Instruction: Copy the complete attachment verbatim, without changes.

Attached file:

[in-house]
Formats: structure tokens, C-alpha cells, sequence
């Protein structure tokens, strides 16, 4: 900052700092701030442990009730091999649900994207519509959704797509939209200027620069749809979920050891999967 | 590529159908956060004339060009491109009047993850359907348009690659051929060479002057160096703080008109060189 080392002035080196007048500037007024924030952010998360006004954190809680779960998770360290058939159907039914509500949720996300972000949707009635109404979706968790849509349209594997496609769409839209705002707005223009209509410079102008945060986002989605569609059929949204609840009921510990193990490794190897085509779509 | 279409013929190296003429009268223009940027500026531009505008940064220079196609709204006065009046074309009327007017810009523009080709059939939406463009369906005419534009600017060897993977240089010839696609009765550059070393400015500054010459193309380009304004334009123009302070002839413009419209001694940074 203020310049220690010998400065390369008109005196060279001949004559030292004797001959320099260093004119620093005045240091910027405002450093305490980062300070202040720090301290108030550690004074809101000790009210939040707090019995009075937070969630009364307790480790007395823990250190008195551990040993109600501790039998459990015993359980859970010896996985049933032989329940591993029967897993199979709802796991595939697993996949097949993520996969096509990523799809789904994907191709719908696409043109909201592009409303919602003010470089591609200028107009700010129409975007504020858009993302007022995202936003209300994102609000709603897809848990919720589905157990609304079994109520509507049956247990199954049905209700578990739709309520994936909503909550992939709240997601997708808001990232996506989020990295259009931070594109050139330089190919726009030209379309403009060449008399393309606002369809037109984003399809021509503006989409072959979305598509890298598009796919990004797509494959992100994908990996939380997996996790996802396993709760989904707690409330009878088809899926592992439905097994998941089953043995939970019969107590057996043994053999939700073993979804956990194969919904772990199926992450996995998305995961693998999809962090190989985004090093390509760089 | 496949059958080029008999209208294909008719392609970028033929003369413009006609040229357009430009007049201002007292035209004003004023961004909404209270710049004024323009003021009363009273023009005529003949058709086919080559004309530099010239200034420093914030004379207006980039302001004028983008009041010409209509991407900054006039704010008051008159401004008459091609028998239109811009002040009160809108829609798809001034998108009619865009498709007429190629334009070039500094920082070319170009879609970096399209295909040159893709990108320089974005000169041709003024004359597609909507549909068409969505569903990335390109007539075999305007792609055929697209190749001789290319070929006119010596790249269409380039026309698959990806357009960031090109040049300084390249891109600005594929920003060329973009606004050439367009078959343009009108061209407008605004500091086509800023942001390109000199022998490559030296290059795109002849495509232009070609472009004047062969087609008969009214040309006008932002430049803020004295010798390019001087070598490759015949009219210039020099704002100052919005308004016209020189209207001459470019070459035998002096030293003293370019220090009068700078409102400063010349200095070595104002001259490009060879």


[in-house]
Formats: structure tokens, C-alpha cells, sequence
């Protein structure tokens, strides 16, 4: 900052700092701030442990009730091999649900994207519509959704797509939209200027620069749809979920050891999967 | 590529159908956060004339060009491109009047993850359907348009690659051929060479002057160096703080008109060189 080392002035080196007048500037007024924030952010998360006004954190809680779960998770360290058939159907039914509500949720996300972000949707009635109404979706968790849509349209594997496609769409839209705002707005223009209509410079102008945060986002989605569609059929949204609840009921510990193990490794190897085509779509 | 279409013929190296003429009268223009940027500026531009505008940064220079196609709204006065009046074309009327007017810009523009080709059939939406463009369906005419534009600017060897993977240089010839696609009765550059070393400015500054010459193309380009304004334009123009302070002839413009419209001694940074 203020310049220690010998400065390369008109005196060279001949004559030292004797001959320099260093004119620093005045240091910027405002450093305490980062300070202040720090301290108030550690004074809101000790009210939040707090019995009075937070969630009364307790480790007395823990250190008195551990040993109600501790039998459990015993359980859970010896996985049933032989329940591993029967897993199979709802796991595939697993996949097949993520996969096509990523799809789904994907191709719908696409043109909201592009409303919602003010470089591609200028107009700010129409975007504020858009993302007022995202936003209300994102609000709603897809848990919720589905157990609304079994109520509507049956247990199954049905209700578990739709309520994936909503909550992939709240997601997708808001990232996506989020990295259009931070594109050139330089190919726009030209379309403009060449008399393309606002369809037109984003399809021509503006989409072959979305598509890298598009796919990004797509494959992100994908990996939380997996996790996802396993709760989904707690409330009878088809899926592992439905097994998941089953043995939970019969107590057996043994053999939700073993979804956990194969919904772990199926992450996995998305995961693998999809962090190989985004090093390509760089 | 496949059958080029008999209208294909008719392609970028033929003369413009006609040229357009430009007049201002007292035209004003004023961004909404209270710049004024323009003021009363009273023009005529003949058709086919080559004309530099010239200034420093914030004379207006980039302001004028983008009041010409209509991407900054006039704010008051008159401004008459091609028998239109811009002040009160809108829609798809001034998108009619865009498709007429190629334009070039500094920082070319170009879609970096399209295909040159893709990108320089974005000169041709003024004359597609909507549909068409969505569903990335390109007539075999305007792609055929697209190749001789290319070929006119010596790249269409380039026309698959990806357009960031090109040049300084390249891109600005594929920003060329973009606004050439367009078959343009009108061209407008605004500091086509800023942001390109000199022998490559030296290059795109002849495509232009070609472009004047062969087609008969009214040309006008932002430049803020004295010798390019001087070598490759015949009219210039020099704002100052919005308004016209020189209207001459470019070459035998002096030293003293370019220090009068700078409102400063010349200095070595104002001259490009060879």